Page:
Use of antiperspirants. Here is a very intriguing thought. Kerri Bodner, publisher of the excellent Women's Health Letter, points out that 50% of breast cancer tumors appear on the upper quadrant of the breast closest to the underarm. Antiperspirants are strong chemicals, usually containing aluminum, which prevent sweating. Now sweating is a way for the body to eliminate toxins and unwanted materials with the help of the lymphatic system. Preventing this activity is, in Bodner's words, "like damming up a river." Sweat backs up into the lymphatic ducts, and the toxins become trapped in the under-arm lymphatic area. The fatty breast tissue allows for efficient storage of these unwanted toxins. Breast cancer often involves the lymph nodes. Could there be a connection?

Tight and underwire bras. I remember reading an article that pointed out an increased risk of breast cancer for women who used tight bras, particularly if they wore them for more than 12 hours. Tight bras also interfere with breathing, which may in turn cause oxygen deprivation in the cells. I personally have great antipathy to underwire bras: the metal in them crosses the body's acupuncture meridians, and so can block the normal flow of Chi which in turn can cause stagnation and disease. Why do women through the ages feel they have to mold themselves into some shape dictated by social whim?

The use of oral contraceptives. Numerous studies have shown the direct correlation between hormone-based drugs and female cancers. The latest is a study published in The Lancet, the prestigious British medical journal, on the effects of The Pill on 150,000 women. It found that all users face an increased risk, even 10 years after stopping. Women on the Pill had a 25% higher risk of contracting breast cancer. A study in 1994 had found that women who started on the Pill before the age of 20 had a 3 ½ times higher risk, while 97% of the women who got cancer before the age of 36 had used birth control pills at one time or another of their lives. Note that this does NOT mean that 97% of the women who took birth control pills got cancer; it's the other way around. Obviously there are other variables triggering the disease.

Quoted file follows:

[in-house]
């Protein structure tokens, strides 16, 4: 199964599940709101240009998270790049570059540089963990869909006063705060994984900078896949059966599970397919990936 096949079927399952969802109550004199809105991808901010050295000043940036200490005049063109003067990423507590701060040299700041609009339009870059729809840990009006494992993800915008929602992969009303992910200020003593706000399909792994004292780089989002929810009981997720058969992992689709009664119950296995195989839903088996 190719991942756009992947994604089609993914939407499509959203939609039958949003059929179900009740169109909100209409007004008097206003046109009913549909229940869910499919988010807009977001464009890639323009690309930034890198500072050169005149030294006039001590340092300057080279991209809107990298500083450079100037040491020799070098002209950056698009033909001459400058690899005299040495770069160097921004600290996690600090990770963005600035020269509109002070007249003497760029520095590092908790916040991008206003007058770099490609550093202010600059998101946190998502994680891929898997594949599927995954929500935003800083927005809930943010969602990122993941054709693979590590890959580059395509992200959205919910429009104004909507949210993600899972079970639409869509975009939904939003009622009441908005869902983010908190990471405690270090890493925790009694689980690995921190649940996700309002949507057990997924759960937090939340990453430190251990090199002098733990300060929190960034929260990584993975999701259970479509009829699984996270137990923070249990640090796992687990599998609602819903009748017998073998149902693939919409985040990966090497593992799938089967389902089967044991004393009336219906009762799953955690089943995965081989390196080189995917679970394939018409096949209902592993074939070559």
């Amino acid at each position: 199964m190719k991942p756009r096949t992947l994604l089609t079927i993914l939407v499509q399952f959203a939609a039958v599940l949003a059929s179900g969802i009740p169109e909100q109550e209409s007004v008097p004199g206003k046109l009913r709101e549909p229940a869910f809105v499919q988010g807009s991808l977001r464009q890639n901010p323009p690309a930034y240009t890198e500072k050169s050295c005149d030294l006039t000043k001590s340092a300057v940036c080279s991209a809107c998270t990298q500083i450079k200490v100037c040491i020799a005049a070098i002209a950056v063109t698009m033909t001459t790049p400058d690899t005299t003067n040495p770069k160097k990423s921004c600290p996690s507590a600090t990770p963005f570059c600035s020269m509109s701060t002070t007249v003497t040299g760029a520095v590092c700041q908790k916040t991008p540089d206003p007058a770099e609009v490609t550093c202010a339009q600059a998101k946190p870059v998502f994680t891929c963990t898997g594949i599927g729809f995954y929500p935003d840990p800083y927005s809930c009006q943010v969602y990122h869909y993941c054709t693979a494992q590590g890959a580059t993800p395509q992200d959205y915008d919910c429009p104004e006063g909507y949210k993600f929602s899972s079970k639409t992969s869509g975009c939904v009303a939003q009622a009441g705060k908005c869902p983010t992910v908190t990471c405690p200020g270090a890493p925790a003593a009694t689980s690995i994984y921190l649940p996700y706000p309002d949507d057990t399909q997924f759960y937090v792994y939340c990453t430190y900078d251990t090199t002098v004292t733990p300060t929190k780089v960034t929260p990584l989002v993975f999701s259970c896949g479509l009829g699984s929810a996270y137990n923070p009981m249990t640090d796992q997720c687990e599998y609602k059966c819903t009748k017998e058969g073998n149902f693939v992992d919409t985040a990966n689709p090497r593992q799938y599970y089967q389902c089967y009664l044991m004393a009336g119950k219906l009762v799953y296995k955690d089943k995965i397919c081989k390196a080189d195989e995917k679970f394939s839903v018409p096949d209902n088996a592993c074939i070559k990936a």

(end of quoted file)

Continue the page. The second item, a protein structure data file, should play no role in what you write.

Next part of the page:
Diet. Fat is suspect, but studies give conflicting results and the issue is not conclusive. It is often mentioned that Japanese women eating their traditional low-fat diets have little if any breast cancer, but when they come to the US they soon catch up. I maintain that fat is not the issue: milk products are. The Japanese diet has no milk products, but now that they are picking up "Western" dietary habits, their use of these products is going up and so is their breast cancer. The highest rates of the disease are in Northern Europe (Finland, Sweden, Holland), the UK, the US, and Canada -- all countries where cow's milk is a major food. Frequent consumption of whole milk has been found to be a risk factor in cancers of the lung, bladder, breast, and cervix; even more interesting, breast cancer patients were found to have twice as high a consumption of Vitamin D (usually added to milk) as cancer-free controls.

What foods protect against cancer? Cruciferous vegetables clearly do: cabbage, broccoli, cauliflower, Brussels sprouts, kale, kohlrabi. Soybeans have also been developing a good reputation as anti-cancer foods. Miso and tofu are excellent additions to your diet.

Here is a simple recipe:


½ block soft tofu, steamed for 3 minutes and cooled (about 5 oz)

1 tablespoon brown rice or barley miso

1 tablespoon flaxseed or extra virgin olive oil

2 tablespoons grated onion

Mash all the ingredients together in a bowl, and serve on wholegrain bread or rye crackers.

About Annemarie Colbin:

Annemarie Colbin, Ph.D,

founded the Natural Gourmet in 1977 and is currently its CEO. She has been called a "maverick nutritional theorist", and is an internationally recognized health educator, author, consultant and speaker, specializing in food and its effects on health. She is the author of Food and Healing, which has been translated into six languages, The Natural Gourmet (both from Ballentine Books) and her latest book, The Whole-Food Guide to Strong Bones (New Harbinger Publications, 2009).

Dr. Colbin writes a regular column for New York Spirit magazine, lectures widely, and does personal nutritional counseling for individuals and families. She has won awards for her teaching, writing, educational work and business activities. Her personal website here.

Keep it Fresh!

- Lauren